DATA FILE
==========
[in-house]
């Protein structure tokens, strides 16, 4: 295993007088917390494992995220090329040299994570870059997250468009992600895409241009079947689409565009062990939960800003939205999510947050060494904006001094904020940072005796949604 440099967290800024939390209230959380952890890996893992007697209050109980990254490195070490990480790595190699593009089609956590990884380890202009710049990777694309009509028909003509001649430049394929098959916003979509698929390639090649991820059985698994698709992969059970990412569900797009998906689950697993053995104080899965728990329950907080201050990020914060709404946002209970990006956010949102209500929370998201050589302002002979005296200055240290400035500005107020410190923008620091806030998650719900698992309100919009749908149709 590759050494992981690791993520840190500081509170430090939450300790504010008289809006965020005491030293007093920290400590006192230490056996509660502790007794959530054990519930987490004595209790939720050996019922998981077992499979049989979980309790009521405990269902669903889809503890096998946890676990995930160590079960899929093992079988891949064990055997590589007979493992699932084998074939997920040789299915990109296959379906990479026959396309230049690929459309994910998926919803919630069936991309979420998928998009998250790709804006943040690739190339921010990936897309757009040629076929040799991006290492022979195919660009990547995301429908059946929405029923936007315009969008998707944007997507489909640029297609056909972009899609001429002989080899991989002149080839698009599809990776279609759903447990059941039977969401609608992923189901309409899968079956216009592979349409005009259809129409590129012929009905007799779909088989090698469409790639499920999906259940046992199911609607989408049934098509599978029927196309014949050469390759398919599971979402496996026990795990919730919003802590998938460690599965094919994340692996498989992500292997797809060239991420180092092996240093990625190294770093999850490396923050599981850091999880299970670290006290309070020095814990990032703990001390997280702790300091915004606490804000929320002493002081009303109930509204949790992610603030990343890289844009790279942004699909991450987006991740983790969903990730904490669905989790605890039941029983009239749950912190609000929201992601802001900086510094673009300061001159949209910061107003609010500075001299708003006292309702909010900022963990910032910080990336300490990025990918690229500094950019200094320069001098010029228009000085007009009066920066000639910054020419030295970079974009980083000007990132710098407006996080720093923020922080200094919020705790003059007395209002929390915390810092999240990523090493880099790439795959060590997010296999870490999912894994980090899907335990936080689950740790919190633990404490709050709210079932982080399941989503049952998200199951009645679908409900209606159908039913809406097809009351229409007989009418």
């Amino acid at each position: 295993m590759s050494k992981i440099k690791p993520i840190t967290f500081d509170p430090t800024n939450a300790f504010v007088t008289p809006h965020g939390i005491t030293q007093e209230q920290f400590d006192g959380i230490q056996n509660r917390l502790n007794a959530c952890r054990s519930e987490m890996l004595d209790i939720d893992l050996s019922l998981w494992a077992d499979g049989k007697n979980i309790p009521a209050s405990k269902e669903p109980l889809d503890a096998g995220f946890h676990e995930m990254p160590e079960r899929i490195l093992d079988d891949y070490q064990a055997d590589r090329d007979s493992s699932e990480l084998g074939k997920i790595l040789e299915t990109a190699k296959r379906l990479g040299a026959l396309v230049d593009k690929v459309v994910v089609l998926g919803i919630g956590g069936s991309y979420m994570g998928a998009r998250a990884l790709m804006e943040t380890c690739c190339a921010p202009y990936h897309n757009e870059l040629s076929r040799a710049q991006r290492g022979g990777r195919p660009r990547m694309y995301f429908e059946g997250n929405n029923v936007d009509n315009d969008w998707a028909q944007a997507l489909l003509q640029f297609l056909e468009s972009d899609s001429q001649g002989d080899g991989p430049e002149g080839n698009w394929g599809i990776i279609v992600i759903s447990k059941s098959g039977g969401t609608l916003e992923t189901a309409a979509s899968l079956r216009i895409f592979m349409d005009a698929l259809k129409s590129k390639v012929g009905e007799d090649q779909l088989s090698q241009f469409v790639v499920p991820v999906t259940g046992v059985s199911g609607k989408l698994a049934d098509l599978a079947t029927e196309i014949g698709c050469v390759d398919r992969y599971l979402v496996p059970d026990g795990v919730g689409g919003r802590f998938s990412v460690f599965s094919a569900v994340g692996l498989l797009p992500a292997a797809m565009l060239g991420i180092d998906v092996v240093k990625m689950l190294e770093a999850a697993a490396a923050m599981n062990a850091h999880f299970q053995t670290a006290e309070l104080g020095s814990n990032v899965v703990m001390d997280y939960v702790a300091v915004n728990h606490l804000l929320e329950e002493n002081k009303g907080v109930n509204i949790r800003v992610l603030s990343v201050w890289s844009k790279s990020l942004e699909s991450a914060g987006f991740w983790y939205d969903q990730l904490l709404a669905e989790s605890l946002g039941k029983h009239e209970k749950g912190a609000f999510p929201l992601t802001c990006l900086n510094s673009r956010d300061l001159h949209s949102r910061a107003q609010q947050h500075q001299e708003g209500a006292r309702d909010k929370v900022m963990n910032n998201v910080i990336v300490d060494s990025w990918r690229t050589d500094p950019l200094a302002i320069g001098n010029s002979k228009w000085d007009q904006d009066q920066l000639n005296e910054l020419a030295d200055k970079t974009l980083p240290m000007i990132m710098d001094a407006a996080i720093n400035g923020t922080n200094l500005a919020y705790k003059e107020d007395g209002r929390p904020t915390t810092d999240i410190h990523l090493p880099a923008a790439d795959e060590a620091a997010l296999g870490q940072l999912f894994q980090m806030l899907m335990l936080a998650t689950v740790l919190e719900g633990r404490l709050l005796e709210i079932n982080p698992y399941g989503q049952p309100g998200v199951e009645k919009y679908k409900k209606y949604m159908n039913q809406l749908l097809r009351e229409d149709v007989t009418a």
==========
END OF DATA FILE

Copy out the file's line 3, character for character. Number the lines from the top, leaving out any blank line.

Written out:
């Amino acid at each position: 295993m590759s050494k992981i440099k690791p993520i840190t967290f500081d509170p430090t800024n939450a300790f504010v007088t008289p809006h965020g939390i005491t030293q007093e209230q920290f400590d006192g959380i230490q056996n509660r917390l502790n007794a959530c952890r054990s519930e987490m890996l004595d209790i939720d893992l050996s019922l998981w494992a077992d499979g049989k007697n979980i309790p009521a209050s405990k269902e669903p109980l889809d503890a096998g995220f946890h676990e995930m990254p160590e079960r899929i490195l093992d079988d891949y070490q064990a055997d590589r090329d007979s493992s699932e990480l084998g074939k997920i790595l040789e299915t990109a190699k296959r379906l990479g040299a026959l396309v230049d593009k690929v459309v994910v089609l998926g919803i919630g956590g069936s991309y979420m994570g998928a998009r998250a990884l790709m804006e943040t380890c690739c190339a921010p202009y990936h897309n757009e870059l040629s076929r040799a710049q991006r290492g022979g990777r195919p660009r990547m694309y995301f429908e059946g997250n929405n029923v936007d009509n315009d969008w998707a028909q944007a997507l489909l003509q640029f297609l056909e468009s972009d899609s001429q001649g002989d080899g991989p430049e002149g080839n698009w394929g599809i990776i279609v992600i759903s447990k059941s098959g039977g969401t609608l916003e992923t189901a309409a979509s899968l079956r216009i895409f592979m349409d005009a698929l259809k129409s590129k390639v012929g009905e007799d090649q779909l088989s090698q241009f469409v790639v499920p991820v999906t259940g046992v059985s199911g609607k989408l698994a049934d098509l599978a079947t029927e196309i014949g698709c050469v390759d398919r992969y599971l979402v496996p059970d026990g795990v919730g689409g919003r802590f998938s990412v460690f599965s094919a569900v994340g692996l498989l797009p992500a292997a797809m565009l060239g991420i180092d998906v092996v240093k990625m689950l190294e770093a999850a697993a490396a923050m599981n062990a850091h999880f299970q053995t670290a006290e309070l104080g020095s814990n990032v899965v703990m001390d997280y939960v702790a300091v915004n728990h606490l804000l929320e329950e002493n002081k009303g907080v109930n509204i949790r800003v992610l603030s990343v201050w890289s844009k790279s990020l942004e699909s991450a914060g987006f991740w983790y939205d969903q990730l904490l709404a669905e989790s605890l946002g039941k029983h009239e209970k749950g912190a609000f999510p929201l992601t802001c990006l900086n510094s673009r956010d300061l001159h949209s949102r910061a107003q609010q947050h500075q001299e708003g209500a006292r309702d909010k929370v900022m963990n910032n998201v910080i990336v300490d060494s990025w990918r690229t050589d500094p950019l200094a302002i320069g001098n010029s002979k228009w000085d007009q904006d009066q920066l000639n005296e910054l020419a030295d200055k970079t974009l980083p240290m000007i990132m710098d001094a407006a996080i720093n400035g923020t922080n200094l500005a919020y705790k003059e107020d007395g209002r929390p904020t915390t810092d999240i410190h990523l090493p880099a923008a790439d795959e060590a620091a997010l296999g870490q940072l999912f894994q980090m806030l899907m335990l936080a998650t689950v740790l919190e719900g633990r404490l709050l005796e709210i079932n982080p698992y399941g989503q049952p309100g998200v199951e009645k919009y679908k409900k209606y949604m159908n039913q809406l749908l097809r009351e229409d149709v007989t009418a």